Dr Kamaruddin has written and been interviewed about transitioning at work as a GP in British Journal of General Practice, Transgender Living (2017), a three-part series in Malaysians in Medicine (2020), Newsweek (2020). The Royal College of General Practitioners gave Kamaruddin an “Inspire award” for member of the year in 2019.

Dr Kamaruddin’s celebrated story illustrates the risk to patients’ dignity, privacy and respect for their beliefs if their are no policies to protect them, and the fact that there are no policies.

Dr Kamaruddin is one of four GP partners at the East One Practice. GP Partners invest financial capital as co-owners and have large degree of control. They make hiring decisions and decide how things are organised and run. The practice’s patients are amongst the most deprived fifth of the population of England, with a large Bangladeshi muslim population, many speaking English as a second language.

At the age of 53, after being a partner at the practice for 15 years Dr Kamil Kamruddin decided to transition to live as a woman. Dr Kamaruddin recounts announcing the decision to the other three partners and their joint employees during a regular monthly practice meeting,

My colleagues and staff welcomed the news without much surprise. They voiced their support and even gave a round of applause.

When the other partners and staff raised the question of how to explain this to patients Kamruddin said:

I told them that I would tell them myself, I wanted to carry that burden.

In the Newsweek article: Kamaruddin describes the first day coming to work in the new identity of Kamilla “with a big smile and a bright dress”, having had facial surgery, a hair transplant and other non-specified surgery.

Kamaruddin called it “a satisfying experience”. The GP recounts compliments and congratulations and fantastical cases of mistaken identity “One of my colleagues did not recognise me at first, thinking I was a female locum GP. But it was my patients who took me by surprise the most. No one was hostile towards me. Some thought I was the wife of Dr Kamaruddin, me, their doctor, and a lot of them thought that I was a new GP. “

In the end, my staff did not have to field any awkward questions or hand out any leaflets.

Kamruddin is out and proud (and celebrated with awards and prizes) as a trans woman in public life, but on East One’s website the family doctor is now listed simply as “female”.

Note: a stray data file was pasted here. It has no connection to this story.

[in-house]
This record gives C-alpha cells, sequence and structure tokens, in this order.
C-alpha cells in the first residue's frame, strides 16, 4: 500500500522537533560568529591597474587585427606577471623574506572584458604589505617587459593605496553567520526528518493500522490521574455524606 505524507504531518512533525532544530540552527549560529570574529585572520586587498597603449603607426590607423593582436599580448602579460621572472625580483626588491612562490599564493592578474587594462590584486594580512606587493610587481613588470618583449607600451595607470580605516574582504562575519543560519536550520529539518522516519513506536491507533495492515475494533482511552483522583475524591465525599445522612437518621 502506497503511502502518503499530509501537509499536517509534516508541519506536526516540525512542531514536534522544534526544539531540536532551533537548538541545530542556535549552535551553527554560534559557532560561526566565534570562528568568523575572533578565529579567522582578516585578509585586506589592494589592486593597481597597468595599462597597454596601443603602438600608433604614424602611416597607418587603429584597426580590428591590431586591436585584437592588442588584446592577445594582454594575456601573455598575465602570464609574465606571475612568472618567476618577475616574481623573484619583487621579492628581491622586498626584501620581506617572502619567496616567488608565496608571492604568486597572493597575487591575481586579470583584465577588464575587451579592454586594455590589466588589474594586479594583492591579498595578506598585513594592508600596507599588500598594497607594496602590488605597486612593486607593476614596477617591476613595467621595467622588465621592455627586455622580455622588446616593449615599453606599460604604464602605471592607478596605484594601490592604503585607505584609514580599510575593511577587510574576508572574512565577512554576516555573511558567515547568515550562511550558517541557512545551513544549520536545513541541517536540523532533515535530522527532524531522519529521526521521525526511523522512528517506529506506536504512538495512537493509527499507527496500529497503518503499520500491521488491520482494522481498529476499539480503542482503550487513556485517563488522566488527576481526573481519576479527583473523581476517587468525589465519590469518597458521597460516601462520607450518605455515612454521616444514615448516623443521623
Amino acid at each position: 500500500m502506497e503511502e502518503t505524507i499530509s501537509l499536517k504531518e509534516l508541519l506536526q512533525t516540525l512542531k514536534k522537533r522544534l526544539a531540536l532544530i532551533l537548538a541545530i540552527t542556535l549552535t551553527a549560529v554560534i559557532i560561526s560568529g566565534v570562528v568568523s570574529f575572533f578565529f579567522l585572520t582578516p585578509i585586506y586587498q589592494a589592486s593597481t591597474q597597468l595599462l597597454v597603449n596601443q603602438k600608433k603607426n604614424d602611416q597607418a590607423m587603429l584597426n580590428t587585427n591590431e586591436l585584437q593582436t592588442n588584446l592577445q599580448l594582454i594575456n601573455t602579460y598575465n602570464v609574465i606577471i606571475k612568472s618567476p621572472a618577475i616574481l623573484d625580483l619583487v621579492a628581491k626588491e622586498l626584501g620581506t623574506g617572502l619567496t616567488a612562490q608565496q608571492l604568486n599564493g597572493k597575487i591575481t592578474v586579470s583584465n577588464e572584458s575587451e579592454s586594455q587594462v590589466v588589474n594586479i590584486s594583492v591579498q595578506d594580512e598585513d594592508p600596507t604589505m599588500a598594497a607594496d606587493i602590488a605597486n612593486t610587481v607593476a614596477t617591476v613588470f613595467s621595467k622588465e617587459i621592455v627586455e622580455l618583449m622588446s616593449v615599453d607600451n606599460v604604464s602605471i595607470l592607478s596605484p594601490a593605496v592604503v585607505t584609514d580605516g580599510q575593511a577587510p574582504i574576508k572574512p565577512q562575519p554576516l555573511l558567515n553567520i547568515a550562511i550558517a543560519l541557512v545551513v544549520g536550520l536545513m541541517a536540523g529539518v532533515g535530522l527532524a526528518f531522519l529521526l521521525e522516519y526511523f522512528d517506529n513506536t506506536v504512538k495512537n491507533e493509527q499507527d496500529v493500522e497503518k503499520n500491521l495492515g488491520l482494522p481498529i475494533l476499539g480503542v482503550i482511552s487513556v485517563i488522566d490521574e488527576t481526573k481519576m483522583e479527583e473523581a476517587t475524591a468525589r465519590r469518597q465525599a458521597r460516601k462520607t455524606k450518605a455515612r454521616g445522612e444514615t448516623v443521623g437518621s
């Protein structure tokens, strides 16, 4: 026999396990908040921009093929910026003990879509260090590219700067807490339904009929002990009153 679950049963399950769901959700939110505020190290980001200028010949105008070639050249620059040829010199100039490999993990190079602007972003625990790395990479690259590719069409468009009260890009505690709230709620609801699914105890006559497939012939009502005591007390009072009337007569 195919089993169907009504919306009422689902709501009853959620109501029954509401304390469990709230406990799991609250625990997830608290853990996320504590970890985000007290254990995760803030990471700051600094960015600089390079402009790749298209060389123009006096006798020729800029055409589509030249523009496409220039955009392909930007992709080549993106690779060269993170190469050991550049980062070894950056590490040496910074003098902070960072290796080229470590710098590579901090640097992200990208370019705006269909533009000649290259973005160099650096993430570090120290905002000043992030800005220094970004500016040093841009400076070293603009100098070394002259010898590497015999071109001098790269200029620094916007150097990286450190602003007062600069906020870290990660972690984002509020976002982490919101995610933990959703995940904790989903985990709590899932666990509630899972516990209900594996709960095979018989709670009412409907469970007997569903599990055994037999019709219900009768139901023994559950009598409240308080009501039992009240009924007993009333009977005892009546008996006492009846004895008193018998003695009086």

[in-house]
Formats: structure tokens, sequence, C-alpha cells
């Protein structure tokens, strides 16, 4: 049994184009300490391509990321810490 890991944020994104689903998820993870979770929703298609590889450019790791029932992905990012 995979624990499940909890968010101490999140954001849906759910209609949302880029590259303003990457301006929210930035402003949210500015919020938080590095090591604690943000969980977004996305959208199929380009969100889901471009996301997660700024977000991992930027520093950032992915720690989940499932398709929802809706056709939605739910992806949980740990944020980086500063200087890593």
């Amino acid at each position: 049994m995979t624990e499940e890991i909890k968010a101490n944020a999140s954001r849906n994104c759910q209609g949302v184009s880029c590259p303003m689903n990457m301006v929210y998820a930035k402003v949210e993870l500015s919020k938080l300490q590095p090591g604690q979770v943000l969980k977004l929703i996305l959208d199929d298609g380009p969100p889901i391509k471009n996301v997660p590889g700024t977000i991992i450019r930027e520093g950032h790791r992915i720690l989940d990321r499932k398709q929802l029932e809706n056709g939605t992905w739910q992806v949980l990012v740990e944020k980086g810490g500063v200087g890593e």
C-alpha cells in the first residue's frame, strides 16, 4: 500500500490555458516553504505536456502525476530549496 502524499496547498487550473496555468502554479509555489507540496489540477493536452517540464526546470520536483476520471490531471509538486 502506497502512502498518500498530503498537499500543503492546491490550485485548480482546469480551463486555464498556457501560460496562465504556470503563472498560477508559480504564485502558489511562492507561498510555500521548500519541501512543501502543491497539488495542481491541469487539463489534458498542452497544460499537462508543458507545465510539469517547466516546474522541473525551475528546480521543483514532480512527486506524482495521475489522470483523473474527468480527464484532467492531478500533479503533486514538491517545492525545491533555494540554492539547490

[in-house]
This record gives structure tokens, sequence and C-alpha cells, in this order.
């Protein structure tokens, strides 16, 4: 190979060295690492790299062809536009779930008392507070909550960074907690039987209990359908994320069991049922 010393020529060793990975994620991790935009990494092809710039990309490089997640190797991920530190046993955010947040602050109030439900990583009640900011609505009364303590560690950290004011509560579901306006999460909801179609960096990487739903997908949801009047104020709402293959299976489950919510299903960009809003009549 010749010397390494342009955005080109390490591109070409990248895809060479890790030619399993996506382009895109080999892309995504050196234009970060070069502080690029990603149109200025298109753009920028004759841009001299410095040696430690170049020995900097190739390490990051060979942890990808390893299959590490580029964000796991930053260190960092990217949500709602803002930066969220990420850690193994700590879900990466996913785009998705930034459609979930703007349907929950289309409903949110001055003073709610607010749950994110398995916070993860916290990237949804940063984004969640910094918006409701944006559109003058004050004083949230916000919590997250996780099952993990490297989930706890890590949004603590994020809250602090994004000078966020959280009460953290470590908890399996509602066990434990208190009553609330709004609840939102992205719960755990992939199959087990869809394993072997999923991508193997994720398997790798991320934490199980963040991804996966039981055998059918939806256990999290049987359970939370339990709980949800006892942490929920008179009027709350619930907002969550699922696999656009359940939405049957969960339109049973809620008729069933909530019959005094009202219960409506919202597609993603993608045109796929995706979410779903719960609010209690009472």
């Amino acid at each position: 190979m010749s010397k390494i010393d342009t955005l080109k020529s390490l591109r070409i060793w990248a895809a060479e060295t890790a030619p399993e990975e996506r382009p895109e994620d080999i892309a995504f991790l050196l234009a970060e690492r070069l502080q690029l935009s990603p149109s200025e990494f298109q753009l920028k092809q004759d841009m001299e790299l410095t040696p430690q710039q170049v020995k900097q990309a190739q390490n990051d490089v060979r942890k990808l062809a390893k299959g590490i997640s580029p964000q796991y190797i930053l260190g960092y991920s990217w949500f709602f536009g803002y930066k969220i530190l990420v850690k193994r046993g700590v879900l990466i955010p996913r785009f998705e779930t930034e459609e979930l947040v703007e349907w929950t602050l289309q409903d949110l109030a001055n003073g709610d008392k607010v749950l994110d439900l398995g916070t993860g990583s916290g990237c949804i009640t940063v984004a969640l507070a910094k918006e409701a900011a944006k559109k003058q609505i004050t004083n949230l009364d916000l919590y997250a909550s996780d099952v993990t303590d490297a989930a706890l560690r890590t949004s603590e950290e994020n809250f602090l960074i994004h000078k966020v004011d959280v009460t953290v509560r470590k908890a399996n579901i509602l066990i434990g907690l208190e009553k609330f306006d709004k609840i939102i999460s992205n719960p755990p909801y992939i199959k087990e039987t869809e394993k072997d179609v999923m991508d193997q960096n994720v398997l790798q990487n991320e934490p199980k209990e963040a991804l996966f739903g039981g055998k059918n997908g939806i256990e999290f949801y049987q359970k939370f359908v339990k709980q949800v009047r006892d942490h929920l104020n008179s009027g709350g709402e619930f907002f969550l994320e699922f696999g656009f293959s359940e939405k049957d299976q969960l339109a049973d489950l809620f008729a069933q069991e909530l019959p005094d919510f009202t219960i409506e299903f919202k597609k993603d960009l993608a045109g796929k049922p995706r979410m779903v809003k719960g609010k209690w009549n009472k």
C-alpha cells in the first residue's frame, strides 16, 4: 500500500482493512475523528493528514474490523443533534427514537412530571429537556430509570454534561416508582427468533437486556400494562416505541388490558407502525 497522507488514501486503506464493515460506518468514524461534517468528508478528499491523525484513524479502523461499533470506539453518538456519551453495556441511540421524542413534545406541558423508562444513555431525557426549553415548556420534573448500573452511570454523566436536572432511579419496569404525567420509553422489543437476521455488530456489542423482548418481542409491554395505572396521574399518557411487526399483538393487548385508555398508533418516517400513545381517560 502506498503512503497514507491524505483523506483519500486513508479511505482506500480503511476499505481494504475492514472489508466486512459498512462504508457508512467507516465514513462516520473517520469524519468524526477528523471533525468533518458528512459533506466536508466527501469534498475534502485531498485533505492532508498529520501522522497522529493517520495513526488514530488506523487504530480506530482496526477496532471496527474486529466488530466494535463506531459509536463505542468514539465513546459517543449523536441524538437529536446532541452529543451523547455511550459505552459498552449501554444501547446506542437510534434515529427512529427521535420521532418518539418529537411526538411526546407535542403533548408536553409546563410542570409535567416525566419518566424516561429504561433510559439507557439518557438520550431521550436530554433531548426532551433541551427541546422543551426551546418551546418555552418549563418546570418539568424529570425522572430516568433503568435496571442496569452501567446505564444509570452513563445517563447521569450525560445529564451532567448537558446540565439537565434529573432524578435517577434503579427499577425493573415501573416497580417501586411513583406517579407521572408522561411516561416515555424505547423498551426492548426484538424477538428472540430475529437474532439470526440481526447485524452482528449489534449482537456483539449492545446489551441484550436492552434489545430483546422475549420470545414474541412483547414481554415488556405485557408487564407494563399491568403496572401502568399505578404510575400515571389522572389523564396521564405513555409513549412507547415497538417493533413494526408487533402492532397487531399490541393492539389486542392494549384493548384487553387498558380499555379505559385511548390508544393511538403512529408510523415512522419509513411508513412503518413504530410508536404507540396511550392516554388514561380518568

As well as the celebrated lack of leaflets and “awkward” questions in person, the practice’s website does not offer any information to patients who want to understand what “transgender” means or how they can clearly and simply ask for a female doctor .

Nor does it include any information about the chaperone policy.

Kamaruddin says new patients “did not ask any questions at all because they either thought I was a female GP or it did not bother them at all that I was a transgender doctor.”

This account raises questions:

  • Is it appropriate for an individual doctor to announce a plan to transition at an all-staff meeting rather than to first work out with appropriate safeguarding and other leads, a plan which considers how to inform patients and secure their dignity, privacy and consent when being examined?
  • Is it appropriate for the transitioning person to decide unilaterally that they alone will be the one to explain their transition to patients? Is that an appropriate plan?
  • If patients are given no leaflets and did not asked “awkward questions” how can the surgery be sure that patients are giving their informed consent for accepting a male doctor when they have asked for a female doctor (for example do they understand that transition does not necessarily involve genital surgery? )
  • How are the rights and interests of patients secured by a policy and information system that will now book them an appointment with a male doctor when they have specifically requested a female?

Can anyone ask these questions without being called a transphobe? And if not who is protecting patients’ interests?

Intimate examinations without a chaperone as a show of acceptance

New Urine Test Could Make Pap Smears a Thing of the Past

Again and again, across different platforms Dr Kamaruddin discusses female patients, mainly Muslim women, allowing intimate examinations without a chaperone, as a positive experience validating the doctor’s new identity.

After my transition, they even allowed me to perform more intimate examinations that they did not let me to do when I was a male GP.